Using the regression coefficients on the plot, what is order of magnitude of \(\epsilon = \lvert -2-p\rvert,\) the deviation from \(p=-2\)?

Details

  • Assume the moons' orbits are circular and their motion is uniform.

Given that Jupiter's mass is \(\SI{1.898\times10^{27}}{\kilo\gram}\), find a prediction for proportionality constant \(G\) from this data.

The accepted value of the proportionality constant in Newtonian gravity is \[G=\SI{6.67408\times 10^{-11}}{\meter\cubed\per\kilo\gram\per\second\squared}.\] By what fraction does the predicted value deviate from the accepted value?

Calculate \(\frac{\lvert G_\text{measured}-G \rvert}{G}.\)

Orbital data has been used over the last several centuries to validate Newton's universal law of gravity between massive bodies.

Newtonian gravity is defined by a force law \[F = G \frac{m_1 m_2}{r^2},\] where \(r\) is the magnitude of the displacement of the centers of two masses \(m_1\) and \(m_2,\) with \(G=\SI{6.67\times 10^{-11}}{\meter\cubed\per\kilo\gram\per\second\squared}.\) The force between the masses is always attractive, directed between the centers of \(m_1\) and \(m_2.\)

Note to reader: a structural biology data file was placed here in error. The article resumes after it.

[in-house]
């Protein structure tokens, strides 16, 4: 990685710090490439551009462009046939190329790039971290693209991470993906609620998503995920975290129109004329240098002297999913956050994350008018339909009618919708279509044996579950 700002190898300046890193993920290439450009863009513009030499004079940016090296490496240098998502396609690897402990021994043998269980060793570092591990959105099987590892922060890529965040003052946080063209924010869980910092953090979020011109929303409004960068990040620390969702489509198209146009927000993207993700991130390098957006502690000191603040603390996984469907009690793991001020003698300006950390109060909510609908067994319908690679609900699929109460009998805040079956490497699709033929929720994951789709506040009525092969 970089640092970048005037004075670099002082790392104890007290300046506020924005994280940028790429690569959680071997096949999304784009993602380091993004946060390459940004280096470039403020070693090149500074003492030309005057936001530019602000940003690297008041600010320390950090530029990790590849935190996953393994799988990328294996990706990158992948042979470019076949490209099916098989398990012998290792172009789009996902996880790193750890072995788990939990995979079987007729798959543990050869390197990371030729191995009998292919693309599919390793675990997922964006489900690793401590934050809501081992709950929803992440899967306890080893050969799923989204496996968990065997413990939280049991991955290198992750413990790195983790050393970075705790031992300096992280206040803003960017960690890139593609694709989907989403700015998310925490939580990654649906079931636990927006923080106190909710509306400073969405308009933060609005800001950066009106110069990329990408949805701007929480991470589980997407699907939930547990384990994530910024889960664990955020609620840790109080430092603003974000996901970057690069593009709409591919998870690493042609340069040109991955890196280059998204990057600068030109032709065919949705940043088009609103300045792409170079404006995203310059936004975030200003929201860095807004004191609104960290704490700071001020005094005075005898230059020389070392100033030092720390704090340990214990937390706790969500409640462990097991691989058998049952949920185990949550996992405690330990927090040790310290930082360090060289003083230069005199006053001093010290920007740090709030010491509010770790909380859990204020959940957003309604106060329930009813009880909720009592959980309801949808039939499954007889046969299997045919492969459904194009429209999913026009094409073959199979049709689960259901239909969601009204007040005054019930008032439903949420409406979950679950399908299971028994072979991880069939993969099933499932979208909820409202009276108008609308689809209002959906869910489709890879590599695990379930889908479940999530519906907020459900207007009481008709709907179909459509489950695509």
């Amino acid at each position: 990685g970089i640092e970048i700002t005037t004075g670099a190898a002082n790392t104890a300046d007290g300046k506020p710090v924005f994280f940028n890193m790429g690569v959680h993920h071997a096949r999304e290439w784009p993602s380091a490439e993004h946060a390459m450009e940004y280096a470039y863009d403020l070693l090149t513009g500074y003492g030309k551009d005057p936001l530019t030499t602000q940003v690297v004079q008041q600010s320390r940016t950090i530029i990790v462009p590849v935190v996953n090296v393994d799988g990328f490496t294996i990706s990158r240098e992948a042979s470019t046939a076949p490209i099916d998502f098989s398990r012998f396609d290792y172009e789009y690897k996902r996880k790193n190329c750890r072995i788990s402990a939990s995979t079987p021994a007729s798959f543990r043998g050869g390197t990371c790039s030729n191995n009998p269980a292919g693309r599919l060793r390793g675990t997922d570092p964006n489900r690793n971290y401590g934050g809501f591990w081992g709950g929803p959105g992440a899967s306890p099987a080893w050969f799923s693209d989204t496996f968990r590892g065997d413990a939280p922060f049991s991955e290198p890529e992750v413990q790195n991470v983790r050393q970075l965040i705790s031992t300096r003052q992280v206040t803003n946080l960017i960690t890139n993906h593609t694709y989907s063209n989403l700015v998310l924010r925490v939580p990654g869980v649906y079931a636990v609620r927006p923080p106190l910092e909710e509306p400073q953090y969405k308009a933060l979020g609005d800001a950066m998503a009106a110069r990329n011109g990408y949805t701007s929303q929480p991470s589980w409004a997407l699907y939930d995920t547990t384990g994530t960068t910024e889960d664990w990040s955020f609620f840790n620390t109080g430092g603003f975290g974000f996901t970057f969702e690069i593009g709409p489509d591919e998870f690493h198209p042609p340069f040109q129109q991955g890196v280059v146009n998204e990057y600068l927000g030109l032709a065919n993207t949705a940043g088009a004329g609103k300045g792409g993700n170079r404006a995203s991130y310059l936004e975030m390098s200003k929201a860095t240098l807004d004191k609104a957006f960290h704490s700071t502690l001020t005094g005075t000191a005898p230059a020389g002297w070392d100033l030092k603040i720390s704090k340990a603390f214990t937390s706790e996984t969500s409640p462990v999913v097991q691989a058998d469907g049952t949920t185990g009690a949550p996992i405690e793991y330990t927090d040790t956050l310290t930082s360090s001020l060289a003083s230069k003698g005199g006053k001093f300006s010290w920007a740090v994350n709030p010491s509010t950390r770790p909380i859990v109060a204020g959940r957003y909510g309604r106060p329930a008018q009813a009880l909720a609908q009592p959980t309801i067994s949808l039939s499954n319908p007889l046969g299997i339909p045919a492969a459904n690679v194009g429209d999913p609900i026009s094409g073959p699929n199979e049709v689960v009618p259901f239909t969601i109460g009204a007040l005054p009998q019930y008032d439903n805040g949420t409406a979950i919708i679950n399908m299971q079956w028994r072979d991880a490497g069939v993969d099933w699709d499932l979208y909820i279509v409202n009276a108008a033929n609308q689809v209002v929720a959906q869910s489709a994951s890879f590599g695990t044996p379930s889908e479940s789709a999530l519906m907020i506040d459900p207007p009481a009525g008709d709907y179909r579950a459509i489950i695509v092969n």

Newton's work unearthed the connection between falling objects and orbital motion. His theory formed the foundation of orbital mechanics, more than 250 years before the first man-made object was launched into orbit in 1957. Today, with more than 2,000 man-made satellites in orbit around Earth (and even more space junk), Newton's theory remains more relevant today than ever.

Newton's theory withstands the test of time because it exemplifies the bedrock principle of modern science: that the laws of nature are systematic and universal, which was not a widely held belief in his time.

×

Problem Loading...

Note Loading...

Set Loading...